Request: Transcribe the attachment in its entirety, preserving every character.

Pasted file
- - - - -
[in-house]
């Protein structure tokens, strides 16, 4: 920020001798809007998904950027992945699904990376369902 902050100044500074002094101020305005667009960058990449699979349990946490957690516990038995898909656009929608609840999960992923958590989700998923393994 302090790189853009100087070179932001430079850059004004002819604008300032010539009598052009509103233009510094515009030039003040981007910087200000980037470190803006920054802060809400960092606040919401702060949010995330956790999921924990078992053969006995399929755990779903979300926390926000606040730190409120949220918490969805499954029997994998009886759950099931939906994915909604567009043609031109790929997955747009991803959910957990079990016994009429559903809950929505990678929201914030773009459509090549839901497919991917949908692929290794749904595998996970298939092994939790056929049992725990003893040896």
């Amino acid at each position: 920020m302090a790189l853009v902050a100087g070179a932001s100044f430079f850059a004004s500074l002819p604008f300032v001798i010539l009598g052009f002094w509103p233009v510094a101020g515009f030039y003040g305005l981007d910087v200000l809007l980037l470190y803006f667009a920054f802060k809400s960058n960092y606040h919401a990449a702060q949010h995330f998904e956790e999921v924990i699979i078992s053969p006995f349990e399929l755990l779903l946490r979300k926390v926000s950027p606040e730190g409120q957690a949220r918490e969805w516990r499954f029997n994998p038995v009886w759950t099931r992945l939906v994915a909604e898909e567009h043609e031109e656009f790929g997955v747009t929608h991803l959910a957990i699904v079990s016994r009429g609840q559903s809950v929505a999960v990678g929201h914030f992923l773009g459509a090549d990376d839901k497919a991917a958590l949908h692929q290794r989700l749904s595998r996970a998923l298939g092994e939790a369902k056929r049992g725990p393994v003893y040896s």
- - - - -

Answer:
[in-house]
């Protein structure tokens, strides 16, 4: 920020001798809007998904950027992945699904990376369902 902050100044500074002094101020305005667009960058990449699979349990946490957690516990038995898909656009929608609840999960992923958590989700998923393994 302090790189853009100087070179932001430079850059004004002819604008300032010539009598052009509103233009510094515009030039003040981007910087200000980037470190803006920054802060809400960092606040919401702060949010995330956790999921924990078992053969006995399929755990779903979300926390926000606040730190409120949220918490969805499954029997994998009886759950099931939906994915909604567009043609031109790929997955747009991803959910957990079990016994009429559903809950929505990678929201914030773009459509090549839901497919991917949908692929290794749904595998996970298939092994939790056929049992725990003893040896």
């Amino acid at each position: 920020m302090a790189l853009v902050a100087g070179a932001s100044f430079f850059a004004s500074l002819p604008f300032v001798i010539l009598g052009f002094w509103p233009v510094a101020g515009f030039y003040g305005l981007d910087v200000l809007l980037l470190y803006f667009a920054f802060k809400s960058n960092y606040h919401a990449a702060q949010h995330f998904e956790e999921v924990i699979i078992s053969p006995f349990e399929l755990l779903l946490r979300k926390v926000s950027p606040e730190g409120q957690a949220r918490e969805w516990r499954f029997n994998p038995v009886w759950t099931r992945l939906v994915a909604e898909e567009h043609e031109e656009f790929g997955v747009t929608h991803l959910a957990i699904v079990s016994r009429g609840q559903s809950v929505a999960v990678g929201h914030f992923l773009g459509a090549d990376d839901k497919a991917a958590l949908h692929q290794r989700l749904s595998r996970a998923l298939g092994e939790a369902k056929r049992g725990p393994v003893y040896s």